State, Society, and Culture in Early Modern Europe

This basic course in early modern European history is being given at Tel Aviv University in the first semester, Mondays and Thursdays, from 1400-1600, in Room 305, Gilman Building.

Eddie Izzard Explains British Colonialism

posted Mar 14, 2016, 2:03 AM by Professor Katz

Man Gave Names to All the Animals

posted Nov 7, 2015, 3:05 AM by Professor Katz   [ updated Nov 7, 2015, 3:13 AM ]

It was during the Renaissance that the Hebrew language acquired mystical signification and kabbalistic intonations.  Hebrew was the vernacular of Adam and Eve in the Garden of Eden, when Adam gave names to the animals, and there was no poetic ambiguity between words and the things to which they referred.  The biblical reference is Genesis 2:18-20:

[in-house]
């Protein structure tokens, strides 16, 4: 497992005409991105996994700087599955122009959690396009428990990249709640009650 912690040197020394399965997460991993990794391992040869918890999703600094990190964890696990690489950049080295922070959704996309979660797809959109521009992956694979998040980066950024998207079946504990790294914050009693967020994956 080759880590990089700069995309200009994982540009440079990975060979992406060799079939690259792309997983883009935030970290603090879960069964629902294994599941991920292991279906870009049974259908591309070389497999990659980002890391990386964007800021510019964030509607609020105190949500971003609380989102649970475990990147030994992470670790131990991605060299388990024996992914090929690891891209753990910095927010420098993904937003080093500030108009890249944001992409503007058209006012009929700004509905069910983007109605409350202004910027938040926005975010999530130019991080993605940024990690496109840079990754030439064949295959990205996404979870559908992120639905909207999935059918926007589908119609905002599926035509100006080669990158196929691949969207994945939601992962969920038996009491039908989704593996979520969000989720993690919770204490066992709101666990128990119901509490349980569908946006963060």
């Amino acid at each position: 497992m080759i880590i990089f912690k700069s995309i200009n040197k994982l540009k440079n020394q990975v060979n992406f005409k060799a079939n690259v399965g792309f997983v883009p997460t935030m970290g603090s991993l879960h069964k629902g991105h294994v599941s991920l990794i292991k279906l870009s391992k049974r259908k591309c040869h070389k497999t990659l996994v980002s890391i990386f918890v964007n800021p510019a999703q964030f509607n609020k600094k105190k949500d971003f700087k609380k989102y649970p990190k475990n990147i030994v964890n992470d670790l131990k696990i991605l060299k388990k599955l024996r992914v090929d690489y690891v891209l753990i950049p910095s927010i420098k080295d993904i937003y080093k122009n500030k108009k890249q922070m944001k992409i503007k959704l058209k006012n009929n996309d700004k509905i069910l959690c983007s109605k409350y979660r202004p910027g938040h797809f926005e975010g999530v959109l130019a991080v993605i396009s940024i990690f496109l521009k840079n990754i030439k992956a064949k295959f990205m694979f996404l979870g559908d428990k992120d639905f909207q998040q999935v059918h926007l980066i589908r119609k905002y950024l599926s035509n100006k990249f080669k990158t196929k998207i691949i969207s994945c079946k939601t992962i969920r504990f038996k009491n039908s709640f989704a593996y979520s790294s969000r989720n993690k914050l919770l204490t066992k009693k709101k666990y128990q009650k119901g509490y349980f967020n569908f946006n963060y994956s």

18And the LORD God said, It is not good that the man should be alone; I will make him an help meet for him. 19And out of the ground the LORD God formed every beast of the field, and every fowl of the air; and brought them unto Adam to see what he would call them: and whatsoever Adam called every living creature, that was the name thereof. 20And Adam gave names to all cattle, and to the fowl of the air, and to every beast of the field; but for Adam there was not found an help meet for him.

The Bible also tells us that God created the universe by speaking, and the language He spoke was almost certainly Hebrew.  There was always the hope that one day humankind might recreate this entire technology by a study of the intricacies of the Hebrew language, and thereby take part in the divine process.

Robert 'Bob Dylan' Zimmerman knew this when he wrote that song, 'Man Gave Names to All the Animals', first recorded in 1979.  But, you know, I think Johnny Cash sings it better:


Man gave names to all the animals
In the beginning, in the beginning
Man gave names to all the animals
In the beginning, long time ago